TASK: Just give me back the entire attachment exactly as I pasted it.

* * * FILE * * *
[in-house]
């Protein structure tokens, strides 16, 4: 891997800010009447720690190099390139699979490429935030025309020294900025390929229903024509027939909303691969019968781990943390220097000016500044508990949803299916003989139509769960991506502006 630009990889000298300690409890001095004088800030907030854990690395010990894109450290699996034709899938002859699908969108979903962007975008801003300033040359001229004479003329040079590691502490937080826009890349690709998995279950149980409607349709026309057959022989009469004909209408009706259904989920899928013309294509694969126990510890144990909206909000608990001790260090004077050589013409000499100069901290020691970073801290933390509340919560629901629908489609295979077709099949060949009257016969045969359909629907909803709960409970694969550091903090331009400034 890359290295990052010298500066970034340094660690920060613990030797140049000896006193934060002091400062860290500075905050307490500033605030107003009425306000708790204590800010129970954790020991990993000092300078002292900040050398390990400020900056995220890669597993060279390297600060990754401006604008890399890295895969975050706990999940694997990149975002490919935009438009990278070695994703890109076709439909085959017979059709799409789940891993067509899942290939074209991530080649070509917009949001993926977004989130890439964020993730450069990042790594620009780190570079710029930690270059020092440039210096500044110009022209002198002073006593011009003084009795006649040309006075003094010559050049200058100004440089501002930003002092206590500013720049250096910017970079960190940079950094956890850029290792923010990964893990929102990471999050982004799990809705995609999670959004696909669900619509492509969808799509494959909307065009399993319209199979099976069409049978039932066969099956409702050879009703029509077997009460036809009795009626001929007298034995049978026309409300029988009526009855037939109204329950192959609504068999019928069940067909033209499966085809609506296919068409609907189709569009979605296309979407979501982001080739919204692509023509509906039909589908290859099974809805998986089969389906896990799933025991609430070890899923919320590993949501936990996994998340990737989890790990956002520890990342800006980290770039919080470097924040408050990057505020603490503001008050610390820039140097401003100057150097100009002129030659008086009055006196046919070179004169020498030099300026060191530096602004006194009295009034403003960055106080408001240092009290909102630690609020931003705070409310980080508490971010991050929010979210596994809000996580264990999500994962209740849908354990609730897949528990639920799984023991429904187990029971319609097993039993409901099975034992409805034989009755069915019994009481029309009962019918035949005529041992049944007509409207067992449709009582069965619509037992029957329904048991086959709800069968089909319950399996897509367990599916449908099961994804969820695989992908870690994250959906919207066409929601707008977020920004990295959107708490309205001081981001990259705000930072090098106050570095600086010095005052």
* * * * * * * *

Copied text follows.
[in-house]
């Protein structure tokens, strides 16, 4: 891997800010009447720690190099390139699979490429935030025309020294900025390929229903024509027939909303691969019968781990943390220097000016500044508990949803299916003989139509769960991506502006 630009990889000298300690409890001095004088800030907030854990690395010990894109450290699996034709899938002859699908969108979903962007975008801003300033040359001229004479003329040079590691502490937080826009890349690709998995279950149980409607349709026309057959022989009469004909209408009706259904989920899928013309294509694969126990510890144990909206909000608990001790260090004077050589013409000499100069901290020691970073801290933390509340919560629901629908489609295979077709099949060949009257016969045969359909629907909803709960409970694969550091903090331009400034 890359290295990052010298500066970034340094660690920060613990030797140049000896006193934060002091400062860290500075905050307490500033605030107003009425306000708790204590800010129970954790020991990993000092300078002292900040050398390990400020900056995220890669597993060279390297600060990754401006604008890399890295895969975050706990999940694997990149975002490919935009438009990278070695994703890109076709439909085959017979059709799409789940891993067509899942290939074209991530080649070509917009949001993926977004989130890439964020993730450069990042790594620009780190570079710029930690270059020092440039210096500044110009022209002198002073006593011009003084009795006649040309006075003094010559050049200058100004440089501002930003002092206590500013720049250096910017970079960190940079950094956890850029290792923010990964893990929102990471999050982004799990809705995609999670959004696909669900619509492509969808799509494959909307065009399993319209199979099976069409049978039932066969099956409702050879009703029509077997009460036809009795009626001929007298034995049978026309409300029988009526009855037939109204329950192959609504068999019928069940067909033209499966085809609506296919068409609907189709569009979605296309979407979501982001080739919204692509023509509906039909589908290859099974809805998986089969389906896990799933025991609430070890899923919320590993949501936990996994998340990737989890790990956002520890990342800006980290770039919080470097924040408050990057505020603490503001008050610390820039140097401003100057150097100009002129030659008086009055006196046919070179004169020498030099300026060191530096602004006194009295009034403003960055106080408001240092009290909102630690609020931003705070409310980080508490971010991050929010979210596994809000996580264990999500994962209740849908354990609730897949528990639920799984023991429904187990029971319609097993039993409901099975034992409805034989009755069915019994009481029309009962019918035949005529041992049944007509409207067992449709009582069965619509037992029957329904048991086959709800069968089909319950399996897509367990599916449908099961994804969820695989992908870690994250959906919207066409929601707008977020920004990295959107708490309205001081981001990259705000930072090098106050570095600086010095005052």